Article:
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Coronavirus

Coronavirus: Indonesia to begin mass vaccinations soon, president to get first shot

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Indonesia will begin its nationwide COVID-19 mass vaccination program on January 13, the country’s health minister said on Tuesday, as the world’s fourth most populous country battles the worst coronavirus outbreak in Southeast Asia.

The program will launch in Jakarta, with President Joko Widodo set to be given the first shot, Budi Gunadi Sadikin said in a statement, while vaccinations in other regions will start in the following two days.

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The government has previously said 1.3 million frontline workers are due to be among the first to receive the vaccines made by China’s Sinovac Biotech. Indonesia has received 3 million doses of the Sinovac vaccine, named CoronaVac .

After health workers had been inoculated, regional governors should come forward to be given the vaccine “to generate confidence in the community,” said Budi.

The announcement comes before the country’s food and drug agency (BPOM) has given emergency use approval to allow inoculations to start.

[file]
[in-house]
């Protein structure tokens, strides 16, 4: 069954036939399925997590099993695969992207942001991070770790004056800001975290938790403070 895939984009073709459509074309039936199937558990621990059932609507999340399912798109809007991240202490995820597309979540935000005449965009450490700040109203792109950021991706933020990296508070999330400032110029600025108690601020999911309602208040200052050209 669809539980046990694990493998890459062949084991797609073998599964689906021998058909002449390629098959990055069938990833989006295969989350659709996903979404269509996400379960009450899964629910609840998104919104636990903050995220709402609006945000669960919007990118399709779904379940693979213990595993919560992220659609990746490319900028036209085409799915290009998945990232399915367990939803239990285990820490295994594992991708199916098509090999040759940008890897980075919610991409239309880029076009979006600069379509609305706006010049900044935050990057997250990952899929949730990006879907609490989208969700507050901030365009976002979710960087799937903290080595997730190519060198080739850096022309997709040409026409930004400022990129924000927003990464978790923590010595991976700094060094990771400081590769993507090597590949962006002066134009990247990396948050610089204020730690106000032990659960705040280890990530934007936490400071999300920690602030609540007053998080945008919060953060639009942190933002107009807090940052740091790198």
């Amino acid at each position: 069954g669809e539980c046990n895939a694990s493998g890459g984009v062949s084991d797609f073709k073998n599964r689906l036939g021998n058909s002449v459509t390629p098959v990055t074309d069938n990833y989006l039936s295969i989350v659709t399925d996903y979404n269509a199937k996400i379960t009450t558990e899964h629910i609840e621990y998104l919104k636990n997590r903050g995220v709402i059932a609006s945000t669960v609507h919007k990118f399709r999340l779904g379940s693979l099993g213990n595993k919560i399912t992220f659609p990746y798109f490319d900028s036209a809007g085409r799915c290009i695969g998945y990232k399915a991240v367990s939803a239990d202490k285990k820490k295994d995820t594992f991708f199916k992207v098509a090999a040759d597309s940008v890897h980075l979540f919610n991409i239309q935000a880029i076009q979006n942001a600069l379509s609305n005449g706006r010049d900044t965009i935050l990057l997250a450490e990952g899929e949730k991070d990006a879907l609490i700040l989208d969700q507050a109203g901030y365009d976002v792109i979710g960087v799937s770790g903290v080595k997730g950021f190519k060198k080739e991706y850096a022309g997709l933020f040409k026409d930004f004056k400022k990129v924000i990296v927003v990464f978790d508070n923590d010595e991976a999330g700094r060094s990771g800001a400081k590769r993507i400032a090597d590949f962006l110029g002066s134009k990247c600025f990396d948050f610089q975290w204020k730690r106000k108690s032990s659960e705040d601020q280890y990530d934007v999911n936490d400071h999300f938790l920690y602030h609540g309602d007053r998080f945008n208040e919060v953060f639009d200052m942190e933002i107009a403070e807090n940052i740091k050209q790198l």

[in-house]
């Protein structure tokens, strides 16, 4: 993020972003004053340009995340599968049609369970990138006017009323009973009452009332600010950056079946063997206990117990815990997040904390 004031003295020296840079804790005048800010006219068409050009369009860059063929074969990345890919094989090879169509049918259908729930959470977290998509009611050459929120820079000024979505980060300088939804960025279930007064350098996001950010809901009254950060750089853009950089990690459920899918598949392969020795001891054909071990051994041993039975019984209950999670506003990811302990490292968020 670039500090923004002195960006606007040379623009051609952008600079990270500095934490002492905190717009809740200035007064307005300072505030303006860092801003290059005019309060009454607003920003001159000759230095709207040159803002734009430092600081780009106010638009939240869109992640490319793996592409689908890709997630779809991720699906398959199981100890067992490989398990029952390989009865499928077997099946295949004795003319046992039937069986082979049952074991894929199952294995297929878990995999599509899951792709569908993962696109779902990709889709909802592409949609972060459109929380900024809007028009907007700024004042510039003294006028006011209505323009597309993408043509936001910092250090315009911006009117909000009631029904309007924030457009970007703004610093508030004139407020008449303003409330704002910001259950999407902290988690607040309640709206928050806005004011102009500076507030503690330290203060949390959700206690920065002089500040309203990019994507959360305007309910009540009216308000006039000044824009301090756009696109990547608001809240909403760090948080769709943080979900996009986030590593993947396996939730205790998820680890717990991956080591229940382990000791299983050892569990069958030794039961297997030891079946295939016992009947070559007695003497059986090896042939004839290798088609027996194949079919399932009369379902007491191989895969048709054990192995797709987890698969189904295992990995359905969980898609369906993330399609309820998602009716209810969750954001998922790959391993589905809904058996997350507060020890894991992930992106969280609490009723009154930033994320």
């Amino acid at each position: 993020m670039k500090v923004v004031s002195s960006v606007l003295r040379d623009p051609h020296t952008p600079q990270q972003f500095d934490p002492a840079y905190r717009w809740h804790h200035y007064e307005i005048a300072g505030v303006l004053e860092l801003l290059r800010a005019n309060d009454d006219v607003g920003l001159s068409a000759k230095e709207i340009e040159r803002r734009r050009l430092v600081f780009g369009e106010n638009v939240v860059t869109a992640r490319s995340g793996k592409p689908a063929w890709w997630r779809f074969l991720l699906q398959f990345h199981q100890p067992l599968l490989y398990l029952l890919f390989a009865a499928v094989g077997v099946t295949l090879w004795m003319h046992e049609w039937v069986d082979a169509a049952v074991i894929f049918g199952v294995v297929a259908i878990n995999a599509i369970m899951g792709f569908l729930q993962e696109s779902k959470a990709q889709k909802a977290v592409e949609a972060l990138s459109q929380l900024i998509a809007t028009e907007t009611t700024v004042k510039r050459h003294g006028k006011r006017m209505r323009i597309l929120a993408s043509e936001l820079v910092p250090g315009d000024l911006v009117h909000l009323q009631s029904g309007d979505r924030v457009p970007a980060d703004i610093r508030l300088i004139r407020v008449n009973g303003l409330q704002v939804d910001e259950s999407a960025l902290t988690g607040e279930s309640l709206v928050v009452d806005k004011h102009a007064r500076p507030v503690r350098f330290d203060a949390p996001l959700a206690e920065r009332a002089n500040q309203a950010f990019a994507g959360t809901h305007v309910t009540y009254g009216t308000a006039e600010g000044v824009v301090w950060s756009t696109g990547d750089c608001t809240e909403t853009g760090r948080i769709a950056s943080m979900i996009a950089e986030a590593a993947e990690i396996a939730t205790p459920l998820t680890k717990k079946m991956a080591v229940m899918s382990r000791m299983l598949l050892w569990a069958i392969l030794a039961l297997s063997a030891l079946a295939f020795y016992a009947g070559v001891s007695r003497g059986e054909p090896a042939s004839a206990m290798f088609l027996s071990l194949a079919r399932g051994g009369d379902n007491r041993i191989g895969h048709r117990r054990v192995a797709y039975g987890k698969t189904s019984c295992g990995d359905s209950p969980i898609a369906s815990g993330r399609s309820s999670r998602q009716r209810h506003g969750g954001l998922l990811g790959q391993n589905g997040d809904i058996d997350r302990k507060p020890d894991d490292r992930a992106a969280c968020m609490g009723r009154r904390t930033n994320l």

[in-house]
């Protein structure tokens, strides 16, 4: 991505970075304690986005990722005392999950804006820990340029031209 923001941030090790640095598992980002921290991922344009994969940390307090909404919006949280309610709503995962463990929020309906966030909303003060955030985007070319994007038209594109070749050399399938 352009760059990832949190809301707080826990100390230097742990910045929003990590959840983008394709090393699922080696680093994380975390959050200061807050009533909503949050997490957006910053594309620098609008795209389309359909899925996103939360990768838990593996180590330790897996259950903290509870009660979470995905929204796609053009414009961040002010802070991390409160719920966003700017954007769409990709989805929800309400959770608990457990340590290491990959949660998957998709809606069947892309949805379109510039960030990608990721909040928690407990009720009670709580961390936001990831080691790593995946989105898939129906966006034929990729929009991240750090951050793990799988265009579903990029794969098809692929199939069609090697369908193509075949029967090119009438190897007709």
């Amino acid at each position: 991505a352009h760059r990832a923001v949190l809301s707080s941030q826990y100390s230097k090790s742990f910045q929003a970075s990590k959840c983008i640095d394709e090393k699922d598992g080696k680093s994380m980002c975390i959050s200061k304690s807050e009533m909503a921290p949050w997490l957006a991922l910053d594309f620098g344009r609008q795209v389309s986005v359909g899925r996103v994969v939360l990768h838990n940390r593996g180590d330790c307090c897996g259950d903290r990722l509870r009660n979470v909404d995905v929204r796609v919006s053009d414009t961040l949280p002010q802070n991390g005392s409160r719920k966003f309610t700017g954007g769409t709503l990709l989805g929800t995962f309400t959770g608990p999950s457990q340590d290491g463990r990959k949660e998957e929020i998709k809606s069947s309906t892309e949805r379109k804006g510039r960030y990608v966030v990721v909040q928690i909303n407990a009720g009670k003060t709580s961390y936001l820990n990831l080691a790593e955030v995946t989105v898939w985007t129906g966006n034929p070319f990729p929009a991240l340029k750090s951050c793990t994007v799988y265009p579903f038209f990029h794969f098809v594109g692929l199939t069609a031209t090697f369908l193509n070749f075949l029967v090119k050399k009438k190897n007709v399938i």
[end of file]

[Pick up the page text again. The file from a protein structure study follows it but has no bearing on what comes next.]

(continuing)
BPOM did not respond to a request for comment, though the agency has previously said it hoped emergency use authorization would be granted once interim data from clinical trials in Indonesia, Brazil and Turkey was studied.

In this photo released by the Indonesian Presidential Palace, workers register boxes containing experimental coronavirus vaccines made by Chinese company Sinovac, after arriving at a facility of state-owned pharmaceutical company Bio Farma in Bandung, West Java, Indonesia (AP).
In this photo released by the Indonesian Presidential Palace, workers register boxes containing experimental coronavirus vaccines made by Chinese company Sinovac, after arriving at a facility of state-owned pharmaceutical company Bio Farma in Bandung, West Java, Indonesia (AP).

Sinovac, along with Indonesia’s state-owned drugmaker Bio Farma, is overseeing late-stage clinical trials in the province of West Java.

Early results from CoronaVac late-stage trials showed it was 91.25 percent effective, while researchers in Brazil have said it was more than 50 percent effective, though full results were yet to be released at the company’s request.

Minister Budi has said previously that Indonesia must inoculate 181.5 million people, or roughly 67 percent of the population, to reach herd immunity.

The vaccine will be administered for free across the archipelago, with the rollout expected to take 15 months.

Bio Farma has dispatched more than 760,000 doses of Sinovac’s vaccines to 34 Indonesian provinces as of Tuesday.

Indonesia has also secured over 329 million doses of COVID-19 vaccines, most notably from Pfizer and its partner BioNTech, and AstraZeneca.

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